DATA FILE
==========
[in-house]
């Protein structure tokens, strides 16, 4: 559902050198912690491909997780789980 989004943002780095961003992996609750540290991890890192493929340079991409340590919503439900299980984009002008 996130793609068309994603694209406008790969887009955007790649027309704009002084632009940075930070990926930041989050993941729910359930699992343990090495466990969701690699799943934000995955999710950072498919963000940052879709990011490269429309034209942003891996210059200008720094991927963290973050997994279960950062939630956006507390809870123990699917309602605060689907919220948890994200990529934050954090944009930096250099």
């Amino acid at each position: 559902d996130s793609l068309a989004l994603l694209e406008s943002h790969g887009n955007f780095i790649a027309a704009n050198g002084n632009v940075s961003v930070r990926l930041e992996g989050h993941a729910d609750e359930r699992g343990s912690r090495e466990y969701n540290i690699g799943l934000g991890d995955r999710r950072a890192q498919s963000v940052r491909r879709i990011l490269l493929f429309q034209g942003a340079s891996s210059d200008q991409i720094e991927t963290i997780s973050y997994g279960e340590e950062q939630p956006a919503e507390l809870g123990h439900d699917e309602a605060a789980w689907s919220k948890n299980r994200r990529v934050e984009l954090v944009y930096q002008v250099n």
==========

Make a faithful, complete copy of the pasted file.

[in-house]
């Protein structure tokens, strides 16, 4: 559902050198912690491909997780789980 989004943002780095961003992996609750540290991890890192493929340079991409340590919503439900299980984009002008 996130793609068309994603694209406008790969887009955007790649027309704009002084632009940075930070990926930041989050993941729910359930699992343990090495466990969701690699799943934000995955999710950072498919963000940052879709990011490269429309034209942003891996210059200008720094991927963290973050997994279960950062939630956006507390809870123990699917309602605060689907919220948890994200990529934050954090944009930096250099």
């Amino acid at each position: 559902d996130s793609l068309a989004l994603l694209e406008s943002h790969g887009n955007f780095i790649a027309a704009n050198g002084n632009v940075s961003v930070r990926l930041e992996g989050h993941a729910d609750e359930r699992g343990s912690r090495e466990y969701n540290i690699g799943l934000g991890d995955r999710r950072a890192q498919s963000v940052r491909r879709i990011l490269l493929f429309q034209g942003a340079s891996s210059d200008q991409i720094e991927t963290i997780s973050y997994g279960e340590e950062q939630p956006a919503e507390l809870g123990h439900d699917e309602a605060a789980w689907s919220k948890n299980r994200r990529v934050e984009l954090v944009y930096q002008v250099n």